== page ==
David Bourget (Western Ontario)
David Chalmers (ANU, NYU)
Rafael De Clercq
Jack Alan Reynolds
Learn more about PhilPapers
Mind and Language 17 (4):426-455 (2002)
A number of philosophers have argued in favour of the Dependency Thesis: if a subject sensorily imagines an F then he or she sensorily imagines from the inside perceptually experiencing an F in the imaginary world. They claim that it explains certain important features of imaginative experience, in brief: the fact that it is perspectival, the fact that it does not involve presentation of sensory qualities and the fact that mental images can serve a number of different imaginings. I argue that the Dependency Thesis is false and that, in any event, it does not have the explanatory credentials claimed for it. Some of the features of imaginative experience are incorrectly specified, namely the absence of presentation of sensory qualities. With a more precise idea of what we need to explain, I argue that the explanation should proceed by noting that imagination and perception have phenomenally similar contents and that this is to be explained in terms of the similar kinds of representations in play. I trace the consequences of my discussion for disjunctivist theories of perception, Berkeleian Idealism and the characterisation of knowing what an experience is like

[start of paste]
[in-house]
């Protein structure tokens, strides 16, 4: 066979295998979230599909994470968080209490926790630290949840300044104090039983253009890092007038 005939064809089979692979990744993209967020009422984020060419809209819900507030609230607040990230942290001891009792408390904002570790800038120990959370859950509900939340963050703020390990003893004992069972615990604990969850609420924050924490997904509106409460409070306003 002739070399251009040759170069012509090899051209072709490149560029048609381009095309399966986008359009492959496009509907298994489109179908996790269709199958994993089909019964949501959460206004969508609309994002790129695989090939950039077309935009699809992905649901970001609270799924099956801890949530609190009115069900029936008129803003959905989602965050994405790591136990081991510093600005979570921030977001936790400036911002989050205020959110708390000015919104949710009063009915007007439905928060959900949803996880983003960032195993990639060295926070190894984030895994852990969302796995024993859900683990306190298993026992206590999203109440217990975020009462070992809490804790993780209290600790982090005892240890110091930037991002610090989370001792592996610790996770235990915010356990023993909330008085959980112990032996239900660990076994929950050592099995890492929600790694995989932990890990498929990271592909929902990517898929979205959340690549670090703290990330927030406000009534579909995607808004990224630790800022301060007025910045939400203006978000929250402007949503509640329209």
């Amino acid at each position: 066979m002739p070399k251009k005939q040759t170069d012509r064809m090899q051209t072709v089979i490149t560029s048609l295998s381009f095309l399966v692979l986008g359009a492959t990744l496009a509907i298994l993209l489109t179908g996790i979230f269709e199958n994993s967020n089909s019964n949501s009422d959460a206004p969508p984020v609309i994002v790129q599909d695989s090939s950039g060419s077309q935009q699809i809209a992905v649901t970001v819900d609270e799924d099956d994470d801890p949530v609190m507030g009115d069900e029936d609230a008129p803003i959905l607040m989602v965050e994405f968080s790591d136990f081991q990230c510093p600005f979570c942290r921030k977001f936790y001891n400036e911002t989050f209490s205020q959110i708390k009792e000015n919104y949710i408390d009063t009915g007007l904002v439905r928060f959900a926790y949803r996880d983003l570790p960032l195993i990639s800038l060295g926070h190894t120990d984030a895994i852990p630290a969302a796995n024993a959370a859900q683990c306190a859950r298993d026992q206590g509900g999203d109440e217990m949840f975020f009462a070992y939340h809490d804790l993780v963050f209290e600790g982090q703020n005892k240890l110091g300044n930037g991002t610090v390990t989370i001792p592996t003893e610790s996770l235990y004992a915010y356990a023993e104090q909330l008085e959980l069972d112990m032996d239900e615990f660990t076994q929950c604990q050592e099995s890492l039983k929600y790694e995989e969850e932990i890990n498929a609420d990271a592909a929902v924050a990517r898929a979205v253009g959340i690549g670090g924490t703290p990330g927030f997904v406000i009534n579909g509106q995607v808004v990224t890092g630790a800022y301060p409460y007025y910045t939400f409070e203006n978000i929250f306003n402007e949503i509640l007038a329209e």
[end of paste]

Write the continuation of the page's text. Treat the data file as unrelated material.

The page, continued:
|Keywords||Dependency Epistemology Imagining Perception Senses|
|Categories||categorize this paper)|
Setup an account with your affiliations in order to access resources via your University's proxy server
Configure custom proxy (use this if your affiliation does not provide a proxy)
|Through your library|
References found in this work BETA
No references found.
Citations of this work BETA
Fabian Dorsch (2011). Transparency and Imagining Seeing. Philosophical Explorations 13 (3):173-200.
Kevin Reuter (2010). Is Imagination Introspective? Philosophia 39 (1):31-38.
Paul Noordhof (2008). Expressive Perception as Projective Imagining. Mind and Language 23 (3):329–358.
Dorothea Debus (2007). Perspectives on the Past: A Study of the Spatial Perspectival Characteristics of Recollective Memories. Mind and Language 22 (2):173-206.
Kathleen Stock (2013). Imagining and Fiction: Some Issues. Philosophy Compass 8 (10):887-896.
Similar books and articles
Alan R. White (1989). Imaginary Imagining. Analysis 49 (March):81-83.
Dustin R. Stokes (2006). The Evaluative Character of Imaginative Resistance. British Journal of Aesthetics 46 (4):287-405.
Eric Marcus (2004). Why Zombies Are Inconceivable. Australasian Journal of Philosophy 82 (3):477-90.
G. Reddiford (1981). Moral Imagining and Children. Journal of Moral Education 10 (2):75-84.
Neil Van Leeuwen (2011). Imagination is Where the Action Is. Journal of Philosophy 108 (2):55-77.
P. Joyce (2003). Imagining Experiences Correctly. Proceedings of the Aristotelian Society 103 (3):361-370.
Peter Goldie (2005). Imagination and the Distorting Power of Emotion. Journal of Consciousness Studies 12 (8-10):127-139.
Matthew Nudds (2000). Modes of Perceiving and Imagining. Acta Analytica 15 (24):139-150.
Added to index2009-01-28
Total downloads56 ( #28,558 of 1,102,718 )
Recent downloads (6 months)4 ( #84,424 of 1,102,718 )
How can I increase my downloads?